Spot fixing threatens integrity of modern game: Ed Hawkins
Any comfortable assumptions that world cricket has largely eradicated corruption after the shock of the Hansie Cronje match-fixing scandal are challenged in a disturbing new book investigating India's illegal bookmaking underworld.
In "Bookie Gambler Fixer Spy; A Journey to the Heart of Cricket's Underworld", English author and cricket betting tipster Ed Hawkins says his confidence in the sport has been eroded "on the long trip to cricket's corrupt core".
Early in the book, Hawkins describes a bookmaker's message sent to him during last year's World Cup semi-final between India and Pakistan, accurately predicting the course of the match. He watches, with a friend, "in a daze" as the match won by India, unfolds as outlined in the script.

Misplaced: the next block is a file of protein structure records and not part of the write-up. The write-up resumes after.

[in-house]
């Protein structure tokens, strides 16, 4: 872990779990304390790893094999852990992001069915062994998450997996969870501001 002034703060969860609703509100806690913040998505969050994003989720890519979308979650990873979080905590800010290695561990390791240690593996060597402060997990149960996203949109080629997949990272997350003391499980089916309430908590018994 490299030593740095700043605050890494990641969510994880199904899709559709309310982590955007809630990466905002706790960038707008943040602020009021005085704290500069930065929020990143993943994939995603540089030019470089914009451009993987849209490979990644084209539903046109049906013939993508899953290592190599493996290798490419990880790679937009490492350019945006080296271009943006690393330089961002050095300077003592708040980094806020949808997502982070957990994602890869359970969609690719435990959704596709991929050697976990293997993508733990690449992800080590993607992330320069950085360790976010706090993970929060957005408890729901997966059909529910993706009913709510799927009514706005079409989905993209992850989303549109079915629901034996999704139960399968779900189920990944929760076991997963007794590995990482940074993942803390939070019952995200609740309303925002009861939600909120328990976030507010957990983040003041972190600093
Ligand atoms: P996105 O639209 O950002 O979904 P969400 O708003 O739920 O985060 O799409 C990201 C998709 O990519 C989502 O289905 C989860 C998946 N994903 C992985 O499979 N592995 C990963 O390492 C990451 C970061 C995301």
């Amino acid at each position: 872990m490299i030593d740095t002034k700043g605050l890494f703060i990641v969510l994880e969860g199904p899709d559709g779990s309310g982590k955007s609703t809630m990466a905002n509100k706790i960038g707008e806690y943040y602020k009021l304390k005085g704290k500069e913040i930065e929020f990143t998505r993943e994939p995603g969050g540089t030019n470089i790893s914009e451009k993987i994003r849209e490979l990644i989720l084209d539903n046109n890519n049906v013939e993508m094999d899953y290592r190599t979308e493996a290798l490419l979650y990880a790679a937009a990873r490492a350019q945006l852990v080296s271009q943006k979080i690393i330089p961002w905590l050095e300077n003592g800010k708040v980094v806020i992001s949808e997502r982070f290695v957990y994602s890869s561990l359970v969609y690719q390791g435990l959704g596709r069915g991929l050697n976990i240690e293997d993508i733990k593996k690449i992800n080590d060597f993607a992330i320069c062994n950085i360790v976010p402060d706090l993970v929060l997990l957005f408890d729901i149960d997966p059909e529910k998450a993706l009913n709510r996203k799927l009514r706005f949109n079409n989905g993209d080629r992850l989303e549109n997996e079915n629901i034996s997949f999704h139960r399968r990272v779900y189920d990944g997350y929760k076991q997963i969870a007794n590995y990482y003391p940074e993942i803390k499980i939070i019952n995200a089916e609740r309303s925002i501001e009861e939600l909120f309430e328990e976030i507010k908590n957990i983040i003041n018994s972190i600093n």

Hawkins says during the course of his investigations he was given the names of 45 former and current internationals and domestic cricketers alleged to have been involved in corrupt activities. None of them are named for legal reasons.
Finally, he says, English county one-day matches, broadcast live on television in India, are now being targeted by bookmakers and fixers.
Hawkins's three-year journey started at the site of a London shop owned by the bookmaker recorded by Delhi police fixing matches with former South Africa captain Cronje in 1999.
It continued in India where he met bookmakers, punters and fixers and included lengthy interviews with Paul Condon, the first director of the International Cricket Council's Anti-Corruption and Security Unit (ACSU), and Lalit Modi, the man behind the Indian Premier League who said his life had been threatened three times by mobsters.
Cronje, who died in a plane crash 10 years ago, and two other international captains Mohammad Azharuddin (India) and Salim Malik (Pakistan) were banned for life for fixing the results of matches.
Spot-fixing, the manipulation of individual incidents within a match which may not affect the result, is a more insidious crime and one which can be impossible to detect.